Defence jobs, capabilities in jeopardy as government cuts spending

The Australian Workers Union (AWU) is concerned that the jobs of 250 maintenance personnel at the Richmond, New South Wales RAAF base may be at risk following Federal Budget defence cuts.

[Image, right: A Hercules aircraft flies over the Richmond RAAF base. Courtesy of defence.gov.au]

Though the government and Qantas Defence Services – which contracts the workers – have reportedly assured the AWU that no jobs will be lost immediately, the union is still concerned that valuable skills will be lost to other industries.

In its Federal Budget announcements on Tuesday, the government said it would retire the RAAF's fleet of C-130H Hercules aircraft early, leaving the long-term future of the highly-trained employees and contractors who maintain the aircraft in jeopardy.

The RAAF’s woes are part of a $5.4 billion defence budget spending cut, which will result in various defence projects being shelved.

Nine News spoke to Australian Strategic Policy Institute (ASPI) budget program director Mark Thomson, who said the cuts will delay a decade’s worth or progress made towards Force 2030 – a government whitepaper released in 2009 setting-out plans to boost Australia’s defence capability to 2030.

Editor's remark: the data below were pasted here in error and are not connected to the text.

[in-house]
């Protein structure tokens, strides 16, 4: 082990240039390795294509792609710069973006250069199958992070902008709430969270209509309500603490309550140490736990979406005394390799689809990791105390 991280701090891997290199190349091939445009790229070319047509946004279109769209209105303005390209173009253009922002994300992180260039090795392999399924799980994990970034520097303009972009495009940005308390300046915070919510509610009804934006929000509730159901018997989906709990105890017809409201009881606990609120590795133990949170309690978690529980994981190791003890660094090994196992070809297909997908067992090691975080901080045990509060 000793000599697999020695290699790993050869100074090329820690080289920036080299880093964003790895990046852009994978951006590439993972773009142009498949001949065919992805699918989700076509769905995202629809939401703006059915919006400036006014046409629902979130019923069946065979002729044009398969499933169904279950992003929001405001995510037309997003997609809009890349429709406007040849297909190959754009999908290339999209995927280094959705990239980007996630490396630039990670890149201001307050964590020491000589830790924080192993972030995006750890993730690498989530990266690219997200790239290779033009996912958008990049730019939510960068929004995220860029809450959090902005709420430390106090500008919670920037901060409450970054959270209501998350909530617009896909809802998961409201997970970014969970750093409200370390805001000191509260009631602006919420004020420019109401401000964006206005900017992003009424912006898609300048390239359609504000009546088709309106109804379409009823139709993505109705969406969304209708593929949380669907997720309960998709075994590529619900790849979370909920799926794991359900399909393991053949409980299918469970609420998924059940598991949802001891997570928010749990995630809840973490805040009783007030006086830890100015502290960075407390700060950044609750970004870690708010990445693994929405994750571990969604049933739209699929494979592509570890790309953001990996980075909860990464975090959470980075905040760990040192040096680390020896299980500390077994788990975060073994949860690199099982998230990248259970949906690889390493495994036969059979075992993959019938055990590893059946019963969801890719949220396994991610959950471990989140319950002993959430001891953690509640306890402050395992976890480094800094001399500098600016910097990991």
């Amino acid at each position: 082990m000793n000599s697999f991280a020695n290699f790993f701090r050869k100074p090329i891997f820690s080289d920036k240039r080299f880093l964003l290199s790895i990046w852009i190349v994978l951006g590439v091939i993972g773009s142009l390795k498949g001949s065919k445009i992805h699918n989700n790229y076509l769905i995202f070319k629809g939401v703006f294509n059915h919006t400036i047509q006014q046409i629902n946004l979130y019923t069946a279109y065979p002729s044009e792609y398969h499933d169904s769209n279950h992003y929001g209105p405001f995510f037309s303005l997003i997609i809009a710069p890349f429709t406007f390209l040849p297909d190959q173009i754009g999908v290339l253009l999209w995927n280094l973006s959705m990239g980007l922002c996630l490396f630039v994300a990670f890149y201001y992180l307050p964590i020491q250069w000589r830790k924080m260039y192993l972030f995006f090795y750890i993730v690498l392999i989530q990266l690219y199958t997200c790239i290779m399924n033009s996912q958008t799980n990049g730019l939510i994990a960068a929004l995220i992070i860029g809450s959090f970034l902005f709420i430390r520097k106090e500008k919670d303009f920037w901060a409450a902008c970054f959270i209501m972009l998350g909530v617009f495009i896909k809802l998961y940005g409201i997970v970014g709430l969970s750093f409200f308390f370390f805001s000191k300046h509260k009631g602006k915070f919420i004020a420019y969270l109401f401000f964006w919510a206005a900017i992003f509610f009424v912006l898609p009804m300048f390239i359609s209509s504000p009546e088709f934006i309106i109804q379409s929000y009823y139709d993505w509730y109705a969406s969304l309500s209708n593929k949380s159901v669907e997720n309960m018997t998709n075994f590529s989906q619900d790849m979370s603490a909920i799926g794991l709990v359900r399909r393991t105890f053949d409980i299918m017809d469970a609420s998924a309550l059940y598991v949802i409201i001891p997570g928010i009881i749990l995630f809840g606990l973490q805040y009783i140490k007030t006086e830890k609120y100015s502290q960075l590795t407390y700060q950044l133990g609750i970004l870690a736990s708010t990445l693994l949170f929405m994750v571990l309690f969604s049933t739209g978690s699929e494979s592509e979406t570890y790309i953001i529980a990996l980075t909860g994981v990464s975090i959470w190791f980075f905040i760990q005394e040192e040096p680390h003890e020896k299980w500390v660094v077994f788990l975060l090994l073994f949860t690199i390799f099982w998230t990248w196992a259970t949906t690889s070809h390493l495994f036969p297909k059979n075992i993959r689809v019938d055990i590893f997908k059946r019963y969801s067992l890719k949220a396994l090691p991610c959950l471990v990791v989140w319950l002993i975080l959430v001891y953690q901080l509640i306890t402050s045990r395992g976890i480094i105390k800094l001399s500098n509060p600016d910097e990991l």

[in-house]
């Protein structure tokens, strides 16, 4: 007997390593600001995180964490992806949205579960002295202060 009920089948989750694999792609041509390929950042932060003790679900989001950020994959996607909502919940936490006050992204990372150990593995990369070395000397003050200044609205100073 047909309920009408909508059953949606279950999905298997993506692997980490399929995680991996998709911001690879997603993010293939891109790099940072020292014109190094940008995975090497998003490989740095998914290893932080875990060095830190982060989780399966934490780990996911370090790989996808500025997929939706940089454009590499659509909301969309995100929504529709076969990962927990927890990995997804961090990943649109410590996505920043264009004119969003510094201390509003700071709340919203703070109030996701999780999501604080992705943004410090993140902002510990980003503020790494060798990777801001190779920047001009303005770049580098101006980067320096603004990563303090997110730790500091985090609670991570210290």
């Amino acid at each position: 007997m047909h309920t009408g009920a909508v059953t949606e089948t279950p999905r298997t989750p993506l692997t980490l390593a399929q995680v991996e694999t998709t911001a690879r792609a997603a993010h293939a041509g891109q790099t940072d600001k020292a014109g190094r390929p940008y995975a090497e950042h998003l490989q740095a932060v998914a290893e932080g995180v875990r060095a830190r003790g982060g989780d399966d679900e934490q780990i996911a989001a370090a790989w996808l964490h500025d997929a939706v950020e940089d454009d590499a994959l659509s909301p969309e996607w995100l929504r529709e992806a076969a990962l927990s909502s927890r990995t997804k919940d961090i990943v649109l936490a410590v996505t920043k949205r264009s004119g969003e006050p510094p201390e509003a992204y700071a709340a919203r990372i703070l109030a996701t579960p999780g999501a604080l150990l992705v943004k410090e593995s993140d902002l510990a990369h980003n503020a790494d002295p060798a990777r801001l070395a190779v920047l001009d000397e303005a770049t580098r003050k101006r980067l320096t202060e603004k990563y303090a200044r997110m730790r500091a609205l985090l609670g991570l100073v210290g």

He also said the majority of the defence cuts would come from capital investment spending.

Earlier this month, the Australian Manufacturing Workers Union (AMWU) called on the government to honour its plans to build the next generation of Australian Defence Force (ADF) submarines in Australia.

AMWU acting secretary Paul Bastian said the plan was a strategically critical opportunity for the nation’s defence and manufacturing industries.

Bastian was speaking in response to a new report released by the Australian Strategic Policy Institute (ASPI) criticising the way the government had handled the Force 2030 project thus far.

“That’s not going to happen. One way or another, Force 2030 will have a submarine fleet that is a compromise on the original vision,” said the whitepaper authors, Andrew Davies and Mark Thomson, possibly pre-empting the defence budget cuts.

“We’re already past the point at which a force of that size and capability can be in place even by the mid‑2030s.

“So where do we go from here? The Collins class fleet reaches the end of its currently planned life between 2022 and 2031.

“Based on Defence’s own planning figures, new‑design replacement submarines can’t be delivered fast enough to even replace the Collins as they leave service.